There’s no shortage of demand for the skills necessary to professionally package and present content, which is why more and more educators are embracing media production in their mass communications & journalism curriculums. Today, hundreds of universities and even high schools now offer film/video production courses and degrees.

It’s not just for film schools anymore.

According to the US Dept. of Labor, employment for film and video editing occupations is projected to continue its faster-than-average growth for many years to come. In fact, the current average annual wage for a video editor is over $60K!

It’s more important than ever for educators to not only build strong media curriculums, but to also create a learning environment that most closely resembles the real world experiences students will have after graduation. That means using the latest tools, including a modern centralized shared storage environment for students to work in.

Employers in this industry will be looking for team members who can work in an ongoing and collaborative environment, rather than solo operators. Therefore, using shared storage is nearly certain to be a big part of your graduates’ real world work process. The collaborative tools students use and the workflow methodologies they learn in coursework will be highly portable, making them much better prepared for life after graduation.

Shared storage solves common challenges in media production classes

Successful post production companies have long-known the benefits of using shared storage, and many universities have found that its advantages apply just as much to effectively teaching the craft. If your classroom doesn’t have the right storage system you will continually face these common problems:

  1. Moving large media files is a massive time sink, and when working with common source material, creating copies for each student is extremely inefficient.
  2. A push/pull method invites the potential for confusion from duplication, or much worse, doing damage by overwriting the wrong files.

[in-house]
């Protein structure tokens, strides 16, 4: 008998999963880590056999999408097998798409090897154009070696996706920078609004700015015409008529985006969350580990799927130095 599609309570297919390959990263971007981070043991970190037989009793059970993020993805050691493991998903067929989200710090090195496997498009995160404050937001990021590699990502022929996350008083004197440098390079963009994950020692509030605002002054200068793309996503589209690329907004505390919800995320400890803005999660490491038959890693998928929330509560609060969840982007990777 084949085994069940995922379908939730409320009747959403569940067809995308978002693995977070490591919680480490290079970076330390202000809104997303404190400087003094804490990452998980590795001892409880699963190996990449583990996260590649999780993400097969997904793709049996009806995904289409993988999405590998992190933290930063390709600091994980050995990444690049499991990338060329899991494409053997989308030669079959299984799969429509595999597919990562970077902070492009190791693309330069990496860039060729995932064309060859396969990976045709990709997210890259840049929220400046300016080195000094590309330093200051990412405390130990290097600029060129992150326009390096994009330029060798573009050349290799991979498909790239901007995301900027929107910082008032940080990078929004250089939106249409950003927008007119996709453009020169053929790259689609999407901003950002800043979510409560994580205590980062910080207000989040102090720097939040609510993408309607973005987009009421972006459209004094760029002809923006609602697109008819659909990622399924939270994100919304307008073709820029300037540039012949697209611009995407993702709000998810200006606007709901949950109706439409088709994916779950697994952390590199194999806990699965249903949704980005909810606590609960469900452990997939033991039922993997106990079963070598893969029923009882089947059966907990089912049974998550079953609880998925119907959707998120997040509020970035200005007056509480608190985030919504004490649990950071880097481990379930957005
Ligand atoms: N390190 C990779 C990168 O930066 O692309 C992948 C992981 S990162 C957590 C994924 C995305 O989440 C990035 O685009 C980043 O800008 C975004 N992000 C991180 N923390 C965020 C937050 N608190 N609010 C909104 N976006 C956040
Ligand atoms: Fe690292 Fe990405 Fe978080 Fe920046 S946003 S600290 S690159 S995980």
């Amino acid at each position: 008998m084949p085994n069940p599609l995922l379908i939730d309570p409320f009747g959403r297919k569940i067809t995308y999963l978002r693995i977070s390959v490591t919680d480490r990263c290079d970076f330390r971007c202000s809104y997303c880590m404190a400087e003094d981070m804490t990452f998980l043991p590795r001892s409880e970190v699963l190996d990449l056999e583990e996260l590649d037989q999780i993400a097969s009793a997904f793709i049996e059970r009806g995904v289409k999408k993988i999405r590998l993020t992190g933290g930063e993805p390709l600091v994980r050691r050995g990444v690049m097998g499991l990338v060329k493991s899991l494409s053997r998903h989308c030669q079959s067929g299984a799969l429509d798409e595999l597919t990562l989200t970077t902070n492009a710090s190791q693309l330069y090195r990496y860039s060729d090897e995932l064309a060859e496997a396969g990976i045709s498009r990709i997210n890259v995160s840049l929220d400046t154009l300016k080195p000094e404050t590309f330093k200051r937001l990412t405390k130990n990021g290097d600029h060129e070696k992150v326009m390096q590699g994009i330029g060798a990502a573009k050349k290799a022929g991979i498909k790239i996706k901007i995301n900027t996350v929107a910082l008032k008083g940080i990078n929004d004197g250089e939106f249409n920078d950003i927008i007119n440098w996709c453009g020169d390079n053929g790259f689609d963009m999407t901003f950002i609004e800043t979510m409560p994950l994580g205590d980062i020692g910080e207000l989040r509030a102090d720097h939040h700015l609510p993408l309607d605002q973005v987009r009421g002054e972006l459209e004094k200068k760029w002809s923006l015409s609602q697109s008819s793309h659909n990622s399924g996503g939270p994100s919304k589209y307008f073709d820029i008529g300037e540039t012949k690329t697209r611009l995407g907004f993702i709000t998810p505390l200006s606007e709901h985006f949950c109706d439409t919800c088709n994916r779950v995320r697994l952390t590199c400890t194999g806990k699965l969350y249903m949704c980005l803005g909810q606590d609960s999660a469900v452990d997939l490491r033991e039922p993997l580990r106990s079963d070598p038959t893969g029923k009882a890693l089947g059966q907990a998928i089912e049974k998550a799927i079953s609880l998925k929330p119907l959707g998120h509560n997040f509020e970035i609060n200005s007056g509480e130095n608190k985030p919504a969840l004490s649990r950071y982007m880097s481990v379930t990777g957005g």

3. Organization is difficult. With no built-in asset management or ability to quickly search content, even finding and retrieving files can be a challenge.
  4. An ad hoc approach to media storage worsens data sprawl, which leads to higher costs.

A modern shared storage system designed for audio/video editing can solve all of these issues. With the right solution, students can work directly with the media and projects on the server, without pulling/pushing, inadvertently duplicating files, or worrying about bringing and taking their work with them on external drives each day. And they will learn to effectively use professional media management systems.

Choosing the right storage for media production curriculum

A storage solution designed for a modern media production workflow affords the connectivity and resources to handle concurrent use from a large group of students. It should take into account the nature of the work and cater specifically to media use. It should provide software tools to manage user permissions for more collaborative or more secure parts of the coursework.

Whether you’re spinning up a brand new syllabus for film or digital production, or looking to improve your existing lab facilities, here are some things to consider when looking for a shared storage solution that will provide the necessary hands-on experience to your aspiring editors and creators.

    Student content and common material should be available and secure.

  • No matter what computer in the lab a student sits down in front of, they should be able to open their project and work directly over the network. They should also expect that their work is stored securely, protected from other students, and available for central backup.
  • Some assignments may involve working with instructor-provided source/media content. These shared files should be readily available to the students, and the storage solution should make it easy for instructors to manage these library resources.